Air Doll (Kûki ningyô)

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46%

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Total Count: 24

65%

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User Ratings: 1,350
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Movie Info

A special kind of toy is suddenly introduced to the real world around her in this artful fantasy from Japanese filmmaker Hirokazu Kore-eda. Hideo (Itsuji Itao) is a middle-aged man who doesn't have many friends, but he wards off loneliness with his companion Nozomi (Bae Du-na), who joins him for dinner each evening and in bed afterwards. But Nozomi is actually an inflatable love doll that can't speak or move on her own -- or she can't until one morning when she discovers she's developed the heart, flesh and soul of a human being. Unfamiliar with the world outside Hideo's apartment, Nozomi tentatively learns to walk, dress herself and venture out into the neighborhood, where she mimics the speech and habits of others. Hideo is surprised when he discovers his "air doll" has come to life, but he soon adjusts to Nozomi's new form. But Nozomi begins learning about the pain and confusion that having a heart can bring when she gets a job at a video store and falls in love with one of her co-workers, Junichi (Arata). As she struggles with her feelings, she seeks out her creator -- Sonoda (Joe Odagiri), the designer who invented the model of doll she used to be. Kuki Ningyo (aka Air Doll) was an official selection at the 2009 Cannes Film Festival, where it was screened as part of the "Un Certain Regard" program. ~ Mark Deming, Rovi

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Critic Reviews for Air Doll (Kûki ningyô)

All Critics (24) | Top Critics (6) | Fresh (11) | Rotten (13)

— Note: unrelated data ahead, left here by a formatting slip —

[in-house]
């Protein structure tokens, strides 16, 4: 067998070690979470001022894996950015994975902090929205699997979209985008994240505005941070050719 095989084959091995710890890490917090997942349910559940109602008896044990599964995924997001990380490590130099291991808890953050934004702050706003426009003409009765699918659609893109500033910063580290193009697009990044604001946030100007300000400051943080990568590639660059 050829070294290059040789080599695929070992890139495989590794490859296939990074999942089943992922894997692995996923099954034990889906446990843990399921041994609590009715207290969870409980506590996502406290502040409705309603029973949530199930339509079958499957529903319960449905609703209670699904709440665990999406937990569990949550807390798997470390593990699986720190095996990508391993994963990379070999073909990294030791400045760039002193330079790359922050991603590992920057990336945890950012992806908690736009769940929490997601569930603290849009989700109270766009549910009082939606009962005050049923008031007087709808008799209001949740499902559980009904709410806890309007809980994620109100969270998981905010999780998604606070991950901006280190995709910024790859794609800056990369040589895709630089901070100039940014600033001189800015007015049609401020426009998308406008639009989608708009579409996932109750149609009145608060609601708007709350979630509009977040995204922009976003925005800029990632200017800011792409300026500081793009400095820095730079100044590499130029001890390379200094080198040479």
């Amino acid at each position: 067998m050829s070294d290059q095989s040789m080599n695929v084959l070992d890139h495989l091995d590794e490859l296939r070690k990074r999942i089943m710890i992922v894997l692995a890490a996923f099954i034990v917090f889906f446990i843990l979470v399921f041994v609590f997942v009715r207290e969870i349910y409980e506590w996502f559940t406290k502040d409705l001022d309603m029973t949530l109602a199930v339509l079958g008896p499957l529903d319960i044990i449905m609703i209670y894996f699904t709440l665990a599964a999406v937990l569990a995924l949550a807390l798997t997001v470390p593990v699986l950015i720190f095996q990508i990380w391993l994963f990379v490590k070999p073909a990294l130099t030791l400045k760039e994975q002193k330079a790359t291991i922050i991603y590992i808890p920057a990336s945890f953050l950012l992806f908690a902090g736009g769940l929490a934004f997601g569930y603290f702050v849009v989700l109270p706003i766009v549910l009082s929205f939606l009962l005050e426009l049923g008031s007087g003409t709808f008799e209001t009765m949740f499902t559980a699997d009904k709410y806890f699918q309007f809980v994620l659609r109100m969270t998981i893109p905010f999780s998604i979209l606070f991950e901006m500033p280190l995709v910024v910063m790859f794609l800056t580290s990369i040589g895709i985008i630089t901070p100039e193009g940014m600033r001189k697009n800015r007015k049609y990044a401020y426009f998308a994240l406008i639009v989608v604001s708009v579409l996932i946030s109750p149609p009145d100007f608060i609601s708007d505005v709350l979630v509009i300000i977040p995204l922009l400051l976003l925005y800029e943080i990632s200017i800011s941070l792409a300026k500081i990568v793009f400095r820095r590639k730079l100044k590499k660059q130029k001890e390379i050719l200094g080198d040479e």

Audience Reviews for Air Doll (Kûki ningyô)

  • May 31, 2015
    It is frustrating to see an interesting premise be made into such an overlong film that fails because of its thematic ambition and lack of focus, as it tries to be about a good too many things at the same time and doesn't know how to fully explore them into a consistent thesis.
    Carlos M Super Reviewer
  • Jan 28, 2011
    Despite what the unusual premise might lead you to believe, "Air Doll" is a very human, emotional, and strong work. Despite being a little too long and dragging in spots, I was captivated by this film through it's entire duration.
    Michael S Super Reviewer
  • Jul 18, 2010
    I'm now a fully dedicated fan to the work of Hirokazu Koreeda. His films are endlessly lovable. Taking on strange ideas but presenting them with most earnestness. Here he does Toy Story/Pinocchio with a blow-up sex doll. She comes to life after her lonely owner leaves for work. She ventures around meeting people and begins to understand the world around her. She longs for a heart but soon finds with a heart comes great pain. This film is a realistic fantasy. Never once do we doubt the story that is being told. It deals with the objectification of women, and the loneliness of humanity. Koreeda never allows us to wallow in self-pity. He presents a montage of lonely characters which is absolutely crushing. He doesn't use cheap techniques, just showing people in their lives. Picking shell out of a cracked egg, dealing with picky customers, overhearing somebody else being chatted up. It's all done with such honesty you soon forget this is a story about a sex doll. Du-na Bae creates a fish out of water character looking for her purpose and happiness, without coming across as stupid or annoying. Her innocence drives the film and makes it all the more tragic. A wonderful piece.
    Luke B Super Reviewer
  • Apr 23, 2010
    An inflatable doll comes alive when she grows a heart. Hirokazu Korreda certainly jumps around with his subject matter... bereaved widows, the after life, reluctant samurai and now this. I guess its all discussing the human condition, but while the film was interesting and unusual and kind of sad really, it jumped around until I wasn't sure what he was trying to say. Something about loneliness maybe, or objectification of women, or both... or either. With a macabre bit thrown in near the end. .
    Lesley N Super Reviewer

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